Shmuel Na’eh, who lives on Beit Hoshin’s ground floor, was online looking to buy a secondhand car when Eldad and Ben- Ari knocked on his door. While driving through the neighborhood of A-Tur over a month ago, youth had thrown broken pieces of sidewalk at his car and smashed the windshield. A few weeks later, someone lobbed a Molotov cocktail into his parked car, burning it completely.
Na’eh said cars belonging to every resident had been attacked several times in the past month.
According to witnesses, locals walk up to the cars, pick up a rock, smash the windshield and continue on their way. The National Union MKs warned that not controlling the vandalism at this level could lead to more serious violence.
Shmuel’s wife, Esther Na’eh, said relations with the neighbors had been quiet until recently. She added that aside from a few undercover police in the evening, the residents rarely saw police patrolling their complex.
Mahmoud Abu El Hawa, who owns a convenience store and lives next to Beit Hoshin, said that the vandalism had gotten worse across east Jerusalem in the past two months, after the Temple Mount rumors. He boarded up the windows of his convenience store with plastic sheeting because vandals broke them on several occasions, thinking they belonged to the Jewish apartments. “We don’t want them here but we have to live with them,” he said of the Jewish residents.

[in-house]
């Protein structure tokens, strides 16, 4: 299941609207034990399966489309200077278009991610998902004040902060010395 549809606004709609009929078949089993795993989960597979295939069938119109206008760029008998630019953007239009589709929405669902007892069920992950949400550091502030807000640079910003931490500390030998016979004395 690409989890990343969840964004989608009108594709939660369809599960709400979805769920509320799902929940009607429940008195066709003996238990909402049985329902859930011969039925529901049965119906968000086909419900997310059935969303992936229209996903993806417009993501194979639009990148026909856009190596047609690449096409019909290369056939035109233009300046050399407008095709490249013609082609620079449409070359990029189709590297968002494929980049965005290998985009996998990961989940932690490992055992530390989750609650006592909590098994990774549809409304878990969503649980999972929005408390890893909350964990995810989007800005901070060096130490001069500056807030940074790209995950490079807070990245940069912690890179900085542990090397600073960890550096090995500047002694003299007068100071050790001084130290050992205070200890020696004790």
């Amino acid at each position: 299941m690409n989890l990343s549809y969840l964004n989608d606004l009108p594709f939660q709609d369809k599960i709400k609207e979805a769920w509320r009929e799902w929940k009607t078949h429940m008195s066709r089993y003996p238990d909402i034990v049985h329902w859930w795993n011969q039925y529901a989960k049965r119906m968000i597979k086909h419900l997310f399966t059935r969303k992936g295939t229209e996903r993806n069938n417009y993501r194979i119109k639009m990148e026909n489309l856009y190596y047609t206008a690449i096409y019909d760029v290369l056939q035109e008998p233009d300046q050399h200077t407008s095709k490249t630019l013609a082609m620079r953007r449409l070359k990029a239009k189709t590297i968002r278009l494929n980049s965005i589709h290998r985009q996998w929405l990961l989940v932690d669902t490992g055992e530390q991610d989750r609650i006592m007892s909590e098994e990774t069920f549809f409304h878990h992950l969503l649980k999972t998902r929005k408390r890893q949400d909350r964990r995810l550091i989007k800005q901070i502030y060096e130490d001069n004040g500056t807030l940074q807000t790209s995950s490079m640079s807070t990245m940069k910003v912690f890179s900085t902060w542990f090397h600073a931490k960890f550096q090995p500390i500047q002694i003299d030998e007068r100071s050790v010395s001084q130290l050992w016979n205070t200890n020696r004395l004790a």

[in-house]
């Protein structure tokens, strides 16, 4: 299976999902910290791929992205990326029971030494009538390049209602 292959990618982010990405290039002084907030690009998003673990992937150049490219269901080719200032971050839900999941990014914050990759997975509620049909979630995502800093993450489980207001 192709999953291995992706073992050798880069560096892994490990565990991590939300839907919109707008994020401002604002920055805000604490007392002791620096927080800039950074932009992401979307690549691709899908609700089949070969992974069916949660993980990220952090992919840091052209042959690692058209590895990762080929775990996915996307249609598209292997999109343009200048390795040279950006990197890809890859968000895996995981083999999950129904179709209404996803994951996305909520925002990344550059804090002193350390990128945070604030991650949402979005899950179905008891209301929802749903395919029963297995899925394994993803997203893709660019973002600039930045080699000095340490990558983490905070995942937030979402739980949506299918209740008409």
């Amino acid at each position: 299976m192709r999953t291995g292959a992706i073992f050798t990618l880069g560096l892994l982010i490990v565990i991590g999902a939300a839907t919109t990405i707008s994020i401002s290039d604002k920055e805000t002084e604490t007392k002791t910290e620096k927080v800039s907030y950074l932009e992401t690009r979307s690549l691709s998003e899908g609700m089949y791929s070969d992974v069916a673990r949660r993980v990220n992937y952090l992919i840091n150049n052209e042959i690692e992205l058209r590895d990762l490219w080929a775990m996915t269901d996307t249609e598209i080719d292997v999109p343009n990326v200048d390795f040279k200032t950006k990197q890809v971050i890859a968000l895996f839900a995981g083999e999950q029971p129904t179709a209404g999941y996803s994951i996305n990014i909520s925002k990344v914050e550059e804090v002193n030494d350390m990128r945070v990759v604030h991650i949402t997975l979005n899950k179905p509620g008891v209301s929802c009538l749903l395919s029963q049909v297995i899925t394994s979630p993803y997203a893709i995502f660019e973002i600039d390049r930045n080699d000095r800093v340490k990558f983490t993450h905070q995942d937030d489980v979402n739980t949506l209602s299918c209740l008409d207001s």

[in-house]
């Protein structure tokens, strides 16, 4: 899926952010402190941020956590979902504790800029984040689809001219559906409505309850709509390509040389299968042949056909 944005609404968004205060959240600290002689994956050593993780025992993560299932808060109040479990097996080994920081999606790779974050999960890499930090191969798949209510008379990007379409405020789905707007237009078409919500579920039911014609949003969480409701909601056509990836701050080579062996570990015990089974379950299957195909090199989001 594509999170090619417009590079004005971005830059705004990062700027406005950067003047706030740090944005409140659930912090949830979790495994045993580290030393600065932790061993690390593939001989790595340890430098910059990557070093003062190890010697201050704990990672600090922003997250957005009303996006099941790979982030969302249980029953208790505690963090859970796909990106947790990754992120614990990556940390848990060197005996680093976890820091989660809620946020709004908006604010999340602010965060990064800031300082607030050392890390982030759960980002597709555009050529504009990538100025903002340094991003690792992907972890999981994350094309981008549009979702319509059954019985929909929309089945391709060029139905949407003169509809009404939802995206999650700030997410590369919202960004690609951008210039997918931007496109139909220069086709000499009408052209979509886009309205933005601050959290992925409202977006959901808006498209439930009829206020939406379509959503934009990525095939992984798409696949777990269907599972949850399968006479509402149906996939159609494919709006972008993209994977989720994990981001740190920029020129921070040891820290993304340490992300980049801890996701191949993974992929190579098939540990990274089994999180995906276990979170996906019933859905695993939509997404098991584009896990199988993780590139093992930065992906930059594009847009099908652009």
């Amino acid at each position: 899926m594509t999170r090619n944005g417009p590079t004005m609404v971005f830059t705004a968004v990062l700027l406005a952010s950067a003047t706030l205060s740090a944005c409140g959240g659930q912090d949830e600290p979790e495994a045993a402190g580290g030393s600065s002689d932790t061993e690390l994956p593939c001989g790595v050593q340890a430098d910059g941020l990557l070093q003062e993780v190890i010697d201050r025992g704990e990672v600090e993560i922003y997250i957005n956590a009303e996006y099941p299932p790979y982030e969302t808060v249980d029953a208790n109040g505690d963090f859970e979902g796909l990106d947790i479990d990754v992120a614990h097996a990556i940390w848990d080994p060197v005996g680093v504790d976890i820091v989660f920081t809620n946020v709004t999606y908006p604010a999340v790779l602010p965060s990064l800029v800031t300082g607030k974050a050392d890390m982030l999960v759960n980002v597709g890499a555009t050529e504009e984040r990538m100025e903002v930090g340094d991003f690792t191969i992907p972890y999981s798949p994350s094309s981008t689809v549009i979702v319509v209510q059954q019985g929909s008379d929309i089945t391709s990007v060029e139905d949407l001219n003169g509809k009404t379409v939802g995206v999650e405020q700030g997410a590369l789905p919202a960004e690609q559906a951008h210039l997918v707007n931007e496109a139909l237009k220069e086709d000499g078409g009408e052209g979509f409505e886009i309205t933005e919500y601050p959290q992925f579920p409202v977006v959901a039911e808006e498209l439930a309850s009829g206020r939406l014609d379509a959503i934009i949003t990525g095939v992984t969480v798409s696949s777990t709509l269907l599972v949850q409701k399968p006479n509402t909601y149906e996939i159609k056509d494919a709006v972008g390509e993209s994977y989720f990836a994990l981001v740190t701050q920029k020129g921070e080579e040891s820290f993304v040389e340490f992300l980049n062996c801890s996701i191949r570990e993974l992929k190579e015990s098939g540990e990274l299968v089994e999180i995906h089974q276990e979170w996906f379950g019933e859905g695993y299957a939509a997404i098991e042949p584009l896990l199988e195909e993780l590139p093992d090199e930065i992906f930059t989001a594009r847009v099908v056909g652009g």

El Hawa’s brother Muhammad, who sold the building to a Palestinian businessman in the early 2000s, was murdered after the building changed hands to the Ir David Foundation.
The revenge killing is common for Arabs who are suspected of selling property in east Jerusalem to Jews.
But El Hawa said that the vandalism of cars was partly nationalistically motivated, and partly connected to a general neighborhood dispute over a few precious parking spots in the crowded neighborhood.
Two months ago, Public Security Minister Yitzhak Aharonovitch announced the creation of a new police station on the Mount of Olives, which would focus on preventing grave desecration and stone throwing against Jewish worshippers trying to access graves in the 3,000-year-old Jewish cemetery. The Na’ehs said they hoped the new police station would limit vandalism in their neighborhood as well. El Hawa said police already patrolled the area frequently and many of the neighborhood children had been arrested several times for vandalism, though they claim they were not involved While the station was initially planned to open mid-February, police said on Tuesday there is no firm date and it could be a number of months before the station is opened.
Jerusalem police deputy spokeswoman Shlomit Bajshi said no increase in violence has been reported. “There is the same amount of stone throwing, but there are arrests and operations there on a permanent basis.”
Bajshi also denied claims by Beit Hoshin residents that police ignore their neighborhood.
“Even without complaints filed with the police, we have regular operations there,” she said.
Eldad and Ben-Ari told the Na’ehs they would try to hold a special discussion about the security situation on the Mount of Olives in the coming weeks.